June 10, 1997
by Gary James
In the world of health and fitness, Tony Little is a big man. He is the Number One Certified Personal Trainer in the World, and probably best known for his endorsement of the AB Isolators. He is a super-salesman and his accomplishments are many. A former Mr. Florida, Mr. Southern U.S., Mr. Central U.S., and Junior Mr. America, a near fatal car accident in 1985 almost derailed the career of Tony Little. His come back from that accident is nothing short of amazing. We spoke with Tony Little recently about that accident, and his phenomenal rise in the health and fitness industry.
Q: Tony, your story is remarkable. Before I go into it, are you in any
pain at all today from the injuries you received in that car accident?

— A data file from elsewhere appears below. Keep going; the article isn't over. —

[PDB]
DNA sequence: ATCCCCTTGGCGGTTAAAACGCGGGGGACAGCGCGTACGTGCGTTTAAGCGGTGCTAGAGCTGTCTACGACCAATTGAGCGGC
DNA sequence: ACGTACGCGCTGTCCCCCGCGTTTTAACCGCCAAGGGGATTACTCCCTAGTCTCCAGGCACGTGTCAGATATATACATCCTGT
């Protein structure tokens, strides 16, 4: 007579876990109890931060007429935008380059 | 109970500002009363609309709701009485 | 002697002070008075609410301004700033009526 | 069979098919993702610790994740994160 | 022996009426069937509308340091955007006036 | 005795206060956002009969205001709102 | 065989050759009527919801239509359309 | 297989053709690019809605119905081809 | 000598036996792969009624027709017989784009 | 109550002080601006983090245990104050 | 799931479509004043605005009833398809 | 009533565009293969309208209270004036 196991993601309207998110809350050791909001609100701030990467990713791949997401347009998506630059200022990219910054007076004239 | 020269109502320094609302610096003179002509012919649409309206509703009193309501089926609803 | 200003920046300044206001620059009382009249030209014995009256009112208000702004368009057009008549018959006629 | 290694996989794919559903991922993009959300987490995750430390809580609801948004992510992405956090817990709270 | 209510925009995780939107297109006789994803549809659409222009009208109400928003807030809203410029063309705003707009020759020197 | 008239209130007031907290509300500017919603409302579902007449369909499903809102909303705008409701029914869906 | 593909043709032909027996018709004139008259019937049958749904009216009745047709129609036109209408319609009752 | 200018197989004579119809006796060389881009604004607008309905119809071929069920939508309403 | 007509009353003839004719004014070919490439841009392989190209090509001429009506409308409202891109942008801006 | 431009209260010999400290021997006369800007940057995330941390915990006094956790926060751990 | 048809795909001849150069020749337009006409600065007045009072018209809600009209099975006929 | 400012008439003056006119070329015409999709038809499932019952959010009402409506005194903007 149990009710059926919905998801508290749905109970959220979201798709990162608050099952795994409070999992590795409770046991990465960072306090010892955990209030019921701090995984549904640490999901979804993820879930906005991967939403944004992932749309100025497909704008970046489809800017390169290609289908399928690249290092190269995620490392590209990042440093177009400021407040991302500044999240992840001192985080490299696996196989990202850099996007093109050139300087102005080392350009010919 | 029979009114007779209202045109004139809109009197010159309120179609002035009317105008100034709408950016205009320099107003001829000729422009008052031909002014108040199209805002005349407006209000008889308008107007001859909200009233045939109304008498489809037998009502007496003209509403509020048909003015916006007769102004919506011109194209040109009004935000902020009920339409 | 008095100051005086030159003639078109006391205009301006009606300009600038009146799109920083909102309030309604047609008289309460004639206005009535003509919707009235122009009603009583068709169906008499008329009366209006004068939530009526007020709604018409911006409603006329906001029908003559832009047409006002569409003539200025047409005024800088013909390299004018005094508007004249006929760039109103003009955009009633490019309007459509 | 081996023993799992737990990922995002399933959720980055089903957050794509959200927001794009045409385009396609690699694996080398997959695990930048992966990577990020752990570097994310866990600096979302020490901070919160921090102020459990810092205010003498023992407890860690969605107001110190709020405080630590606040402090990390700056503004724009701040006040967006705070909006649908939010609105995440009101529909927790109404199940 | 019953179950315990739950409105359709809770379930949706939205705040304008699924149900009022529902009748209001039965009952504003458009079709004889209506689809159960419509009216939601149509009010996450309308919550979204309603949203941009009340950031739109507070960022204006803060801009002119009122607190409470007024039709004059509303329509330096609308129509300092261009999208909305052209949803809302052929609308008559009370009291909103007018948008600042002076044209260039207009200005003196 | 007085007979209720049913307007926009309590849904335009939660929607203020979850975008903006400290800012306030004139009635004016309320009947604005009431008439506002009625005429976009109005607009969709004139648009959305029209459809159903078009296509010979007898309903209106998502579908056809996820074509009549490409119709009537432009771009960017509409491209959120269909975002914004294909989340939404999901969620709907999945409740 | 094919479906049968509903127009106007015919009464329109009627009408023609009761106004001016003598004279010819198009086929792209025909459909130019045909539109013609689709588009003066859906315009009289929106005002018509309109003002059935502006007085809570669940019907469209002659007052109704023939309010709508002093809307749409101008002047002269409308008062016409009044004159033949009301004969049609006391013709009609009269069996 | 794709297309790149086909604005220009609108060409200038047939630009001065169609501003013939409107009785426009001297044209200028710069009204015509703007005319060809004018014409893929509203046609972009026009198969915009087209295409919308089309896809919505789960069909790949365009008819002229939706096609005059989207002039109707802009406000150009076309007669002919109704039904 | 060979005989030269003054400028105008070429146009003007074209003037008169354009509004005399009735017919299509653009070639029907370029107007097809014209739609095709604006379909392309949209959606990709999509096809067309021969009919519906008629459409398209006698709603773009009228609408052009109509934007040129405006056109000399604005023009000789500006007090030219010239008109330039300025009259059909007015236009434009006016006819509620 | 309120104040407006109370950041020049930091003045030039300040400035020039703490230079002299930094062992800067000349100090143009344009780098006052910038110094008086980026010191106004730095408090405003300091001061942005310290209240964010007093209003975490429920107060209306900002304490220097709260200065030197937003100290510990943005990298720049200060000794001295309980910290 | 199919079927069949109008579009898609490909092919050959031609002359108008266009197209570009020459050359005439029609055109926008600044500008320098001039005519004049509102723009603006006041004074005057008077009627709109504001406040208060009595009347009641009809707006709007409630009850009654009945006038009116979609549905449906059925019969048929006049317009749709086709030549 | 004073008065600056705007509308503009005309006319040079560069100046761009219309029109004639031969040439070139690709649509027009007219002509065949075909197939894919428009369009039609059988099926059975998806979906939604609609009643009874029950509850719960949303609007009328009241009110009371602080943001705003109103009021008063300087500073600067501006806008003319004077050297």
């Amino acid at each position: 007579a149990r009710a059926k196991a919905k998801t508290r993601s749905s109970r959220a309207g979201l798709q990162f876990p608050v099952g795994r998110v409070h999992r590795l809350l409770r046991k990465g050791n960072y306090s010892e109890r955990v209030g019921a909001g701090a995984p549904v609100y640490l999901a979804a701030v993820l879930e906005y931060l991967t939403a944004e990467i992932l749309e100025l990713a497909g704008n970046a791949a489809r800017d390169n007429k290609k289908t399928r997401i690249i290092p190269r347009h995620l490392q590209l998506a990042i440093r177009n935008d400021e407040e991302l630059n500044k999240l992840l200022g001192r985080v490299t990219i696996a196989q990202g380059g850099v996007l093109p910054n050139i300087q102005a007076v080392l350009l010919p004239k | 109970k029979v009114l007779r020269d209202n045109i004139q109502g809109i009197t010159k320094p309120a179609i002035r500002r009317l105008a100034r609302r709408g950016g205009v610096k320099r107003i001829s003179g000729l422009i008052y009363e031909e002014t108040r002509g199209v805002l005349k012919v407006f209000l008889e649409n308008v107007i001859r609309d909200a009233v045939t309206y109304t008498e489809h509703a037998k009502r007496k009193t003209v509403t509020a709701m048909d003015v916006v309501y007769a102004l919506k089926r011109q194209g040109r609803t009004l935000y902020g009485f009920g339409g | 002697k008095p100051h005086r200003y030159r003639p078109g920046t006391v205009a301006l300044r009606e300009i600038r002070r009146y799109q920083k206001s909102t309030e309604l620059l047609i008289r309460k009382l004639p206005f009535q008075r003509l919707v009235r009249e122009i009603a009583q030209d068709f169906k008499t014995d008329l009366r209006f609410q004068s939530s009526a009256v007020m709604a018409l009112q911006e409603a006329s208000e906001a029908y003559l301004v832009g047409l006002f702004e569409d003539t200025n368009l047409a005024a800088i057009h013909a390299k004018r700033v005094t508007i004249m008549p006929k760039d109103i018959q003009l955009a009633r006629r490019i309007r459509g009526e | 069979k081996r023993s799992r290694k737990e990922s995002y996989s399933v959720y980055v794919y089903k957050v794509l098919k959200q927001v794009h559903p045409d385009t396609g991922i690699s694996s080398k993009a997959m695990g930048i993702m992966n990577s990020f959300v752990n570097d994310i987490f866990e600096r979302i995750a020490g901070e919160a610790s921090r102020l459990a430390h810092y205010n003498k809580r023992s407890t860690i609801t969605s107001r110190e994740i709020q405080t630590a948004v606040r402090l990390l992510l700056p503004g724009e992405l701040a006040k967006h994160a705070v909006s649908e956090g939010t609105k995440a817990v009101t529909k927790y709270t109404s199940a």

A: No. I think the only time I ever have pain with my back problem is when I'm on the road too much and not exercising, or when I'm in a plane overseas. Other than that I don't have any problems. I don't know if you know this, but about 3 months ago I had another car accident. I took 160 stitches to my face.
Q: You'd better stay out of cars.
A: Yeah. First time it was a bus. Second time somebody ran me off the road. I came out of that really well too. My face is healing well. My nephew broke his neck but I'm doing great.
Q: The injuries you received from that first accident were pretty bad,
A: Yeah. I had a herniated L-4 disc, a herniated L-5 disc, a herniated C-7 which is the seventh vertebrate of the neck cervical. I had a rotator cuff tear, and I had to end up having three knee surgeries.
Q: You went from that terrible state to having your own t.v. show,
"Working Out and Shaping Up with Tony Little."
Q: What exactly was Dr. William Latorre's contribution to that first